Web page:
Friday, May 24, 2019

Memorial Day 2019

This Memorial Day message marks my thirteenth consecutive one – and it's no coincidence that the Free State Foundation is now in its thirteenth year. I suppose that's another way of saying, as I said last year, that this tradition continues to exert its pull on me as I ponder the true meaning of Memorial Day.

In little more than a week – on June 6 – America will commemorate the 75th anniversary of D-Day, the day when some 156,000 American, British, and Canadian forces landed on five beaches along a 50-mile stretch of the heavily fortified coast of France’s Normandy region. The invasion, one of the largest amphibious military assaults in history, was the beginning of the end of World War II. In April 1945, Germany was defeated and the war in Europe was over.
Here is Supreme Allied Commander General Dwight David Eisenhower's message upon the commencement of the invasion:

"Soldiers, Sailors and Airmen of the Allied Expeditionary Force: You are about to embark upon the Great Crusade, toward which we have striven these many months. The eyes of the world are upon you. The hope and prayers of liberty-loving people everywhere march with you.

Your task will not be an easy one. Your enemy is well trained, well equipped and battle-hardened. He will fight savagely. But this is the year 1944! The tide has turned! The free men of the world are marching together to victory!

I have full confidence in your courage, devotion to duty and skill in battle. We will accept nothing less than full victory!

Good luck! And let us all beseech the blessing of Almighty God upon this great and noble undertaking."

About 2500 Americans died in the invasion on June 6 alone.

During World War II, the United States lost over 400,000 soldiers, and, of course, many thousands more men and women suffered grievous injuries.

We shouldn't need "special" anniversaries to recall – and to embed deep in our common memory – all those American soldiers who have given their lives defending freedom and liberty here at home and abroad.

In his Farewell Address, speaking of D-Day, Ronald Reagan said this: "If we forget what we did, we won't know who we are. I am warning of an eradication of that - of the American memory that could result, ultimately, in an erosion of the American spirit."

So, on this Memorial Day of this 75th anniversary of D-Day, all Americans, regardless of race, creed, sex, or political affiliation, should pause to remember those who paid the ultimate price to preserve our freedom to speak freely and pray – or not – as we wish.

And, on this Memorial Day, if we do remember, perhaps we will be more likely to appreciate, even embrace, those ideals that we share in common as Americans and that should bind us together. And be less likely to cast stones on the day after.

As Cicero put it over two thousand years ago: “The life of the dead is placed in the memory of the living.”

I wish you and your family the best for a safe, happy, and meaningful Memorial Day!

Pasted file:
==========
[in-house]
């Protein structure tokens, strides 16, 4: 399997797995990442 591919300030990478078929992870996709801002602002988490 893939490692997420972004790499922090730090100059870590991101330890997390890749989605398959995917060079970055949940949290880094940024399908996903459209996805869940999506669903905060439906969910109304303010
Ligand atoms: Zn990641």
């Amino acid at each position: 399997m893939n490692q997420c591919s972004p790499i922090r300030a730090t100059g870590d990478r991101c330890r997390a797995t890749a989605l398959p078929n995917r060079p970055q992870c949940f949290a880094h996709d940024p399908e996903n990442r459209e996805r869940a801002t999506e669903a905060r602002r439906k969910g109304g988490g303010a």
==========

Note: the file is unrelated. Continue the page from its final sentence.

PS – My past Memorial Day messages are here: 2018, 2017, 2016, 2015, 2014, 2013, 2012, 2011, 2010, 2009, 2008, 2007

Thursday, May 16, 2019

Ericsson Report Touts Consumer Realities About the 5G

Ericsson has released a report titled "5G Consumer Potential: Busting the Myths Around the Value of 5G for Consumers." Based on research that included over 35,000 online interviews worldwide, 6 focus groups, and 22 expert interviews, the report counters myths about 5G mobile network technologies with information indicating strong consumer awareness, interest, and expectations regarding 5G performance capabilities, future uses, and value. 

Tuesday, May 14, 2019

Jim Tozzi and "Regulation of Social Media"

Jim Tozzi, one of the nation's foremost experts on regulation, and a "founder" of the notion of centralized executive branch regulatory review, has started a new site to track developments relating to regulation of social media. His new page is here.

This is part of Jim's long-standing efforts at the Center for Regulatory Effectiveness to track key developments in the administrative state and to foster regulatory reform.

As I say, Jim is one of the "founders" of the modern regulatory reform movement, so whatever he is doing at any time bears watching - and certainly, now, no one denies that potential regulation of social media bear watching.

FCC to Hold Summit on Implementation of anti-Robocall and anti-Spoofing Tech

 On July 11, FCC Chairman Ajit Pai will convene a summit on the voice services industry's implementation of SHAKEN/STIR, a new technology designed to authenticate caller ID and so prevent illegal robocalls and spoofed caller ID calls. Information about the summit is provided in the FCC's Public Notice and press release.

Friday, May 10, 2019

David Redl: A Dedicated Public Servant

Like many in Washington and elsewhere, I was caught by surprise by David Redl's resignation yesterday from his position as Administrator of the National Telecommunications and Information Administration. I am very sorry to see him go. David is a long-time dedicated public servant, with extensive experience and expertise in the communications law and policy field.

From where I sit, David did an excellent job as NTIA Administrator. One of his jobs was to "manage" the government's use of its spectrum. Especially now, with ever-increasing demands for spectrum by the private sector in connection with the deployment of 5G, and competing demands from government users, his job was not an easy one. But David did not seek out easy jobs, but rather ones in which he could make a difference.

The nation owes him a debt of gratitude.

And, speaking of gratitude, I was personally grateful that David delivered keynote addresses at the Free State Foundation's last two annual telecom policy conferences. You can find his keynote addresses for the 2019 conference here and for the 2018 conference here.